Salvest: I don't know. I can't really say I've passed on any privileged information other than that, in a broad sense, we're all gods or all can be gods. What I mean is that, by being conscious of our fate, we can become masters over it. As Camus states in his essay, "crushing truths perish from being acknowledged." This is true of factory workers as well as artists, I think. As long as we have the capacity to reflect upon our mortality and yet still go on, then we are the creators and controllers of our own destinies.

Kessinger: Sisyphus' labor was punishment. However, you're involved in an ascetic act. No one is forcing you to make your art.

Salvest: That's right. No one, that is, other than myself. For several years I worked at Port Newark in New Jersey, where I was an expeditor for an automobile import/export operation. Seeing endless lots of Toyotas and BMWs made a big impression on me. That job required a lot of repetitious and systematic labor, and it really put some things in perspective for me. I realized how much I resented doing the same thing over and over again when somebody else was making the assignments. Now, I'm a relatively independent person and I'm giving myself repetitive tasks to perform. It's crazy. If somebody else told me to spend all day sorting buttons or alphabet noodles, or sharpening pencils until bursitis sets in, I'd be angry. But as long as I'm telling myself to do it, it's okay.

Kessinger: The artist is often envisioned as self-possessed or self-fulfilled. His or her work is often viewed as different from those whose work is compensated strictly monetarily. Are you as an artist reflecting on this? Wasn't the futility of Sisyphus' labor meant to be punishment?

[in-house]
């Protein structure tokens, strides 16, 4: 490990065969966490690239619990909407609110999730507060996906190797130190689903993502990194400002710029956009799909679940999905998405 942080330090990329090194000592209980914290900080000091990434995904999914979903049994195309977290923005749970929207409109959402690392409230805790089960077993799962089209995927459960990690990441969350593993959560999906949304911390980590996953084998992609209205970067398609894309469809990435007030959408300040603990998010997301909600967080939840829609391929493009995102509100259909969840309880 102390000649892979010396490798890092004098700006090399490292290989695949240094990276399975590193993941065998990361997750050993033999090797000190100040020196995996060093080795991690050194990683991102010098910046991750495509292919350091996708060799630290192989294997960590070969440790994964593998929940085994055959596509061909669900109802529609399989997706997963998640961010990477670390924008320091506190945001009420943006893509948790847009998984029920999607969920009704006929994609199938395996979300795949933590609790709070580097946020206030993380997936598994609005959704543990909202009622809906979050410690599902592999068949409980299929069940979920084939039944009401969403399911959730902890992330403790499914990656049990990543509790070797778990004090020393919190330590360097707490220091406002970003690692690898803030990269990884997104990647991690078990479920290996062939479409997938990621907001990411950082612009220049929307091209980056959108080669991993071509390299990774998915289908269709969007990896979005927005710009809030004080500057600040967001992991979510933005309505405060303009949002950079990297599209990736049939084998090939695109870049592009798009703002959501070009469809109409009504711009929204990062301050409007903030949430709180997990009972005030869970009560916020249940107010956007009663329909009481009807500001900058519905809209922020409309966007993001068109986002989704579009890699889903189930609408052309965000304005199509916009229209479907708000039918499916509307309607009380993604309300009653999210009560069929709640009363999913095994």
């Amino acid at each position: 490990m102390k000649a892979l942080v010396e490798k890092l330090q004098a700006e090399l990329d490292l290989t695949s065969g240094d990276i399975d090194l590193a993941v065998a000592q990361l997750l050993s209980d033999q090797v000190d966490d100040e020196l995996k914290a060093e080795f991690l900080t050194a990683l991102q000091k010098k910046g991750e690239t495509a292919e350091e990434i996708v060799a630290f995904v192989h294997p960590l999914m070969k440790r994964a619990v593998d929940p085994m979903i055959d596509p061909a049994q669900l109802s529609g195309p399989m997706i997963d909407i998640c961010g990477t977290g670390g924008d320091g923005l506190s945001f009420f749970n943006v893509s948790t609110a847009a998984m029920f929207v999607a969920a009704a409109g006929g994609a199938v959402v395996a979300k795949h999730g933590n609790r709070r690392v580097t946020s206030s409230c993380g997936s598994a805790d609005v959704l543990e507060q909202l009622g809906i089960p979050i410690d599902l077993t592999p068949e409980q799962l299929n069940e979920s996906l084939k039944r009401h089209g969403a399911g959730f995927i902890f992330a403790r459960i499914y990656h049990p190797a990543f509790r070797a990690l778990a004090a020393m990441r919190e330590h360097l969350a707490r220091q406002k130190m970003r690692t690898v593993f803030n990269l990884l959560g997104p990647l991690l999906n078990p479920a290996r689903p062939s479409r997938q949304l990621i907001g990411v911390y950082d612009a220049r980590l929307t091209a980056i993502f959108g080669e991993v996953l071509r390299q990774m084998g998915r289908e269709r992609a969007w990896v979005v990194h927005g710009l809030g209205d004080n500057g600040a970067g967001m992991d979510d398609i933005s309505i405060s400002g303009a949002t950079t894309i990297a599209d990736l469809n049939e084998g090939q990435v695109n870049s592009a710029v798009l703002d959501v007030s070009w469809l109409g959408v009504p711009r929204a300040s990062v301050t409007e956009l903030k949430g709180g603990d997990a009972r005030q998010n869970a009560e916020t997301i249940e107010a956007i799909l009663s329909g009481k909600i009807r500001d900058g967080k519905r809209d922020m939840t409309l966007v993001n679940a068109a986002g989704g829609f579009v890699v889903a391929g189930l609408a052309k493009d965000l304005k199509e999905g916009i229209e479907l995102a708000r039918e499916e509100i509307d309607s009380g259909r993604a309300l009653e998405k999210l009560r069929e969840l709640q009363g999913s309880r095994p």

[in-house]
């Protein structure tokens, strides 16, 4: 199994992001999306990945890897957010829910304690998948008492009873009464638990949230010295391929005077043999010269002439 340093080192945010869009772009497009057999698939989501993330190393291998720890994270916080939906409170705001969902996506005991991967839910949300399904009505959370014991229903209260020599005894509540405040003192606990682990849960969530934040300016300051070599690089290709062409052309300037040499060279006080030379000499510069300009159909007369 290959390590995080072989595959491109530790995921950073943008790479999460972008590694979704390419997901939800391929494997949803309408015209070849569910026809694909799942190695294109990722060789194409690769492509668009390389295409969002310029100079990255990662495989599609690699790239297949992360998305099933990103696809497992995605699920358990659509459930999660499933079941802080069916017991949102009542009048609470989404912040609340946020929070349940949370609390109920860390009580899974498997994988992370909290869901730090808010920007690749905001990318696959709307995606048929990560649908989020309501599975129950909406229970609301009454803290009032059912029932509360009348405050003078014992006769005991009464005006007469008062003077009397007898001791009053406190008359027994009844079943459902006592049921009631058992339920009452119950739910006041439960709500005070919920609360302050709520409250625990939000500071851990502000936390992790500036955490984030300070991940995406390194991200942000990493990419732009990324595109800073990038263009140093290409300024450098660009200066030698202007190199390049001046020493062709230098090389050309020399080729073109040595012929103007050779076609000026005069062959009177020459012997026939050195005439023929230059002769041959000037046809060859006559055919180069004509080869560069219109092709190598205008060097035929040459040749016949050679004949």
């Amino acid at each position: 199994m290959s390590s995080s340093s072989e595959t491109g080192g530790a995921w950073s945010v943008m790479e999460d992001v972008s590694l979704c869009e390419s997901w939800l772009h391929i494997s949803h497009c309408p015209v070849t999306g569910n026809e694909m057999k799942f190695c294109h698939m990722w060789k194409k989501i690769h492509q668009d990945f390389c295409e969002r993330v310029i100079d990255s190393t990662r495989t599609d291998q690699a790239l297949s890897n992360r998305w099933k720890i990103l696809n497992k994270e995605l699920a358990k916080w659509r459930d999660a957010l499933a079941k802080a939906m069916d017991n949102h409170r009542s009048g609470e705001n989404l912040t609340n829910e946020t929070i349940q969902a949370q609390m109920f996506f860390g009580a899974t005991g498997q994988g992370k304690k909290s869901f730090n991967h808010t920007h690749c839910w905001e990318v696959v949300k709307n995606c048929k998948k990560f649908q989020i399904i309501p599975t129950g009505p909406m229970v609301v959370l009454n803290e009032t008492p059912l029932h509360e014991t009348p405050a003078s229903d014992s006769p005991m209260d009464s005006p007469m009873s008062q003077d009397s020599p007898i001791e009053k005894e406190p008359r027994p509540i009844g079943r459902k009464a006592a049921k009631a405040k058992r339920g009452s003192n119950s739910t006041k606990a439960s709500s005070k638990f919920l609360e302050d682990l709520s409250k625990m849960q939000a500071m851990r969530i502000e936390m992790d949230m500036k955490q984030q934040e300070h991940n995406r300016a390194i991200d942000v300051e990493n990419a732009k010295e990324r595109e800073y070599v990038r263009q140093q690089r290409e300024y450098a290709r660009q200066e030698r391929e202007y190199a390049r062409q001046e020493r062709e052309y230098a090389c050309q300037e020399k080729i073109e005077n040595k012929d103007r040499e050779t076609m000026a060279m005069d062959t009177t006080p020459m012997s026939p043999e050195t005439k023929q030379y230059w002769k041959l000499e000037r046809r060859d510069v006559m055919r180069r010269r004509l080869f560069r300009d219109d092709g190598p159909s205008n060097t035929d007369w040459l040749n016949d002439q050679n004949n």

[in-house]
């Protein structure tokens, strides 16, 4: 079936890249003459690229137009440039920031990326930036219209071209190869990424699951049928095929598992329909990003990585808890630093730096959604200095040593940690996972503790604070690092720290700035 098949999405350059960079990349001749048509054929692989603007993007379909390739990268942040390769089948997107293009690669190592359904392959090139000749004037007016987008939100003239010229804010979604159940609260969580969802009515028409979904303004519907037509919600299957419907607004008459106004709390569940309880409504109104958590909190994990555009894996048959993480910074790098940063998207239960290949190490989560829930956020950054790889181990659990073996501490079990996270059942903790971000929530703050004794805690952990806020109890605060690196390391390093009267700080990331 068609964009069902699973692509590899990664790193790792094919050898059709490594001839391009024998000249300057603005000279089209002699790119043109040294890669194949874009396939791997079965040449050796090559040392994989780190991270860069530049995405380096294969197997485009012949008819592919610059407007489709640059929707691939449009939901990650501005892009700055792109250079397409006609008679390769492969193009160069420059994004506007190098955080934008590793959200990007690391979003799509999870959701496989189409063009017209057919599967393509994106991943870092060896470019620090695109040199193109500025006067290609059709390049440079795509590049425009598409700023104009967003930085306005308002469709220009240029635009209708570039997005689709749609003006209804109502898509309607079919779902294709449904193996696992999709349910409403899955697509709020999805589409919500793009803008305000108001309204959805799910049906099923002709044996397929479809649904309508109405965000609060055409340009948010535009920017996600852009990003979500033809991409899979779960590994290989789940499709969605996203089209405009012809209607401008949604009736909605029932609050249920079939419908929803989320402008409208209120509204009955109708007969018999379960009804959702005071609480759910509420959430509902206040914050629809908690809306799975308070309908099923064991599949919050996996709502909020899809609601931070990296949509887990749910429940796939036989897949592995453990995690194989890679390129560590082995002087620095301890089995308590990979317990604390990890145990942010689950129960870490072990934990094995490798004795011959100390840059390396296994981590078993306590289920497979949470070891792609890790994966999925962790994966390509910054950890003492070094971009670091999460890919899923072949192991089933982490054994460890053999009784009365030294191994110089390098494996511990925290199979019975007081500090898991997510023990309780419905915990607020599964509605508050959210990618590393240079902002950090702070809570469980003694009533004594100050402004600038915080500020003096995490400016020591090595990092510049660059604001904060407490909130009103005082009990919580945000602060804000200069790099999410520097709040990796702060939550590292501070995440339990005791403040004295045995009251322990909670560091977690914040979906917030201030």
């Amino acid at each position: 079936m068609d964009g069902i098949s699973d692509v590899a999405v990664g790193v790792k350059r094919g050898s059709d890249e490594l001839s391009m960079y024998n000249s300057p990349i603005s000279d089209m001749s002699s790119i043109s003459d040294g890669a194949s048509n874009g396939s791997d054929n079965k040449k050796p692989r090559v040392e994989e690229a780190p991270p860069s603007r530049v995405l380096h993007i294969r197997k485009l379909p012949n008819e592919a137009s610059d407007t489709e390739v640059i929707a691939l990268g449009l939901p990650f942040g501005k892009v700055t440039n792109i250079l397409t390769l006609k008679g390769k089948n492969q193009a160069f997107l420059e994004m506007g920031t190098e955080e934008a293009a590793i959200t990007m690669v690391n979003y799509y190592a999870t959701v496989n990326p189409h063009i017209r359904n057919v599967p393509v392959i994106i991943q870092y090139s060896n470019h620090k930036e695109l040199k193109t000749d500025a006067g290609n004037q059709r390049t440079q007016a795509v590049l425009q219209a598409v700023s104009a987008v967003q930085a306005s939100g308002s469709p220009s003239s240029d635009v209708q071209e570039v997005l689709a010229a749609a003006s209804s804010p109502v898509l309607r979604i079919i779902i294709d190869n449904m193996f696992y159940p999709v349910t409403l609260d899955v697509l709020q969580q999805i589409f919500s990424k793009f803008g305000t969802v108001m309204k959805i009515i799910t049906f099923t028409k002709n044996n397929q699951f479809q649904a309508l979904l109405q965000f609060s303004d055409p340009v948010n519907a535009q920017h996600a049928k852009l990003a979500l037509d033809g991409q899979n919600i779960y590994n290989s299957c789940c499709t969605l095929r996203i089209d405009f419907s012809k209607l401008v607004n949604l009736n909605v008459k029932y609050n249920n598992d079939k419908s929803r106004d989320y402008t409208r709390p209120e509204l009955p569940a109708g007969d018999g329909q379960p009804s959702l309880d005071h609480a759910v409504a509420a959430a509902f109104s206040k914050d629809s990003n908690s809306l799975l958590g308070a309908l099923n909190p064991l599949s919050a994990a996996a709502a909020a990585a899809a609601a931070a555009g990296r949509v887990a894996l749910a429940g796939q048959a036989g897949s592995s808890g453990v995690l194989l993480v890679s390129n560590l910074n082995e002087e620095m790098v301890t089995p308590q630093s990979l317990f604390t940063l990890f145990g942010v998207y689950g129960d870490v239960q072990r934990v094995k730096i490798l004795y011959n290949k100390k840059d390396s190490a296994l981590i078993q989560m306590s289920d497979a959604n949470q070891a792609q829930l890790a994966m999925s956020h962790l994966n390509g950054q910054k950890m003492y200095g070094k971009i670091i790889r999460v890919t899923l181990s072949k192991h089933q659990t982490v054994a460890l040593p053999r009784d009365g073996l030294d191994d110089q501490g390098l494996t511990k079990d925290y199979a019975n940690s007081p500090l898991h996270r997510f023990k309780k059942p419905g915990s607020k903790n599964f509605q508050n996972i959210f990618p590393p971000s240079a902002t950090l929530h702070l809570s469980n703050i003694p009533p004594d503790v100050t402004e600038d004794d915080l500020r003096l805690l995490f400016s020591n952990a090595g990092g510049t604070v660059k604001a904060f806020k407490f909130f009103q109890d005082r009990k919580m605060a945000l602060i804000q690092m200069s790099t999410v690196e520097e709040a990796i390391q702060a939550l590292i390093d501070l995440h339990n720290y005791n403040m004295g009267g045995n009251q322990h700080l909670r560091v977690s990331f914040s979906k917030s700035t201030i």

Salvest: Yes. It was intended to be punishment, but I think that Camus suggests in his essay that the gods could not or did not foresee the satisfaction that Sisyphus was able to experience in his task. The satisfaction comes from Sisyphus' acknowledgement and acceptance of its futility. This is what Camus calls the triumph of the absurd hero. This message can be applied to any human effort, self-motivated or otherwise. But the frustration most artists experience in simply surviving while seeking personal fulfillment may cause them to relate more intensely to Sisyphus' plight.

Kessinger: In the original myth Sisyphus did not receive anything from his condemned task except suffering.

Salvest: I don't think that the original myth said much about Sisyphus' state of mind. I think that Camus even mentions that. It is presumed that this is a punishment that can only lead to suffering, but by entering the psyche of the condemned mortal, Camus sees the possibility for Sisyphus, at least during the descent, to transcend his fate.

Kessinger: It seems to me the point of the myth is that Sisyphus is to serve as an example for all to see. It is essential for the reader, or in your work, for the viewer, to complete the work.

Salvest: I think that's true. In the essay Camus says, "Myths are made for the imagination to breathe life into them." When my project is being carried out at the Lincoln American Tower, the amount of information available to the viewer will be pretty minimal--just some guy hauling bricks with words on them up twenty-one flights of stairs, laying them out, and then hauling them back down again. I'm anxious to see how people, especially those with no background knowledge of the project, will interpret what they see. I hope it stirs an imagination or two.

Kessinger: Camus gave Sisyphus the possibility of becoming superior to his fate only during the moments he descended the hill, not as he struggled to push the stone up. For you the absurd activity is meaningful at all times, not just as you come down the stairs.

Salvest: At least that's how I foresee feeling about it. I'm comparing this project to an older work called Insomnia that really inspired The Myth of Sisyphus. That work also involved painted bricks, but it was actually about not being able to sleep at night. The logistics of transporting and showing that piece were peripheral to the real subject matter. The process of packing it, moving it, unloading it, installing it, and then following the same procedure in reverse several times became an absurd and frustrating exercise. I hadn't really anticipated that aspect of the work. I expect to feel differently while executing The Myth of Sisyphus because it is intended to be an absurd exercise. You might want to check with me later after I've hand-stenciled 1354 bricks and hauled them from Jonesboro to Memphis and back.